Wednesday, April 30, 2008

Q & A with Dave Gordon, R to R Trails Coordinator

I requested the following information last week from BPR. I appreciate Dave's responsiveness and am posting here with his permission. I would encourage anyone with questions to contact the R to R folks through the contact us link on the R to R website

How many Rangers are there and what areas do they patrol when (frequency, weekday, weekend, approx times of day?)
We currently have 8 Rangers. Each ranger patrols 4 hours a week, which is generally broken up in 2, 2-hour patrols. Typical patrols include weekday evenings and weekends - what best fits into their schedules, as all but one (our lead, who is paid up to 15 hours per week to coordinate the program) are volunteers with busy schedules to juggle.

We leave it up to our Trail Rangers to decide where they would like to patrol. Some patrol more on the western trails, because they live nearby, while many patrol in the central foothills. We try to balance having a visible presence over a wide area, with the need to spend more time where more use is (such as the central foothills). They are all very avid trail users, and have a good idea as to when and where their efforts would be of most benefit.

Besides signs, what educational efforts have been made regarding:
a.. what "under control" means when a dog is off leash
b.. detrimental affects of poop (besides the occasional newspaper article)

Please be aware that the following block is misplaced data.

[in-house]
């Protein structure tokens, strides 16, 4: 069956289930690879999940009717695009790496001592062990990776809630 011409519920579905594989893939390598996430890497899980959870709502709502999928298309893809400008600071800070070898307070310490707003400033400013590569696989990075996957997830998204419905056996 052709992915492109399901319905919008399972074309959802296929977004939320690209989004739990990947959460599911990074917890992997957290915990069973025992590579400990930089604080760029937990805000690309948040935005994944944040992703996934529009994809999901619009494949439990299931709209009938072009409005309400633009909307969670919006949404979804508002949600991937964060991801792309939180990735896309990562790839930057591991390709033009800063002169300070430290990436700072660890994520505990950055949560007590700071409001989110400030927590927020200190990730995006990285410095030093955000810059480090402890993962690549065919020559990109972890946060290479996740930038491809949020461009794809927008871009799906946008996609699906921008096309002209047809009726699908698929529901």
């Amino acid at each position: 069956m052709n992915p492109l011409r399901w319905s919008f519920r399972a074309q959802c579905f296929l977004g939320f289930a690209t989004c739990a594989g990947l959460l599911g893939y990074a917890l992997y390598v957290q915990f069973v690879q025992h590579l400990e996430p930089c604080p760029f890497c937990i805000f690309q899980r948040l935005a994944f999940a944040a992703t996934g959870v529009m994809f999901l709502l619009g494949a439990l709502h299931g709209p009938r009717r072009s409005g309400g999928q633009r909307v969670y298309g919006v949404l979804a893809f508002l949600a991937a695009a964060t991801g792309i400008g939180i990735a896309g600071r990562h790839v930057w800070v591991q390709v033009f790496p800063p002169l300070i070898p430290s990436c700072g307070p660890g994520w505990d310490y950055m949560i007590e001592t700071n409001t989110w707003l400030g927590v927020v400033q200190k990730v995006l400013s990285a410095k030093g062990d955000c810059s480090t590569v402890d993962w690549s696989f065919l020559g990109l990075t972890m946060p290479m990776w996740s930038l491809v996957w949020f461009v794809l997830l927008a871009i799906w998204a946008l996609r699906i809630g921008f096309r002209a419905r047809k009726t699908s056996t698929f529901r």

c.. proper trails etiquette for ALL user groups-

Please see our website and go to Trail Tips, then Its a Dogs Life. This site, along with periodic media blitzes (newspaper, television), direct communication via Ridge to Rivers staff and Trail Rangers, and a flyer developed last year (Doo the Right Thing) have all been used for education. In addition signs have been enlarged and modified, and kiosks specific to dog rules have been installed at our busiest trailheads. Regarding other user groups (specifically mountain bikers, as they are the group of concern to many individuals, we have and continue to work with the Southwest Idaho Mountain Bike Association on education of local riders. Again, media blitzes, flyers developed and distributed at local bike shops and direct communication on the trail have all been employed. We currently have an improved rider etiquette flyer being developed, and interpretive signs specific to mountain bikers that once received, will be installed on what we consider to be our heaviest used trail ride - the Lower Hulls, Crestline, Kestral Loop.

What studies have been done tying trail braiding directly to dog use? is it clear that dogs are the primary culprits?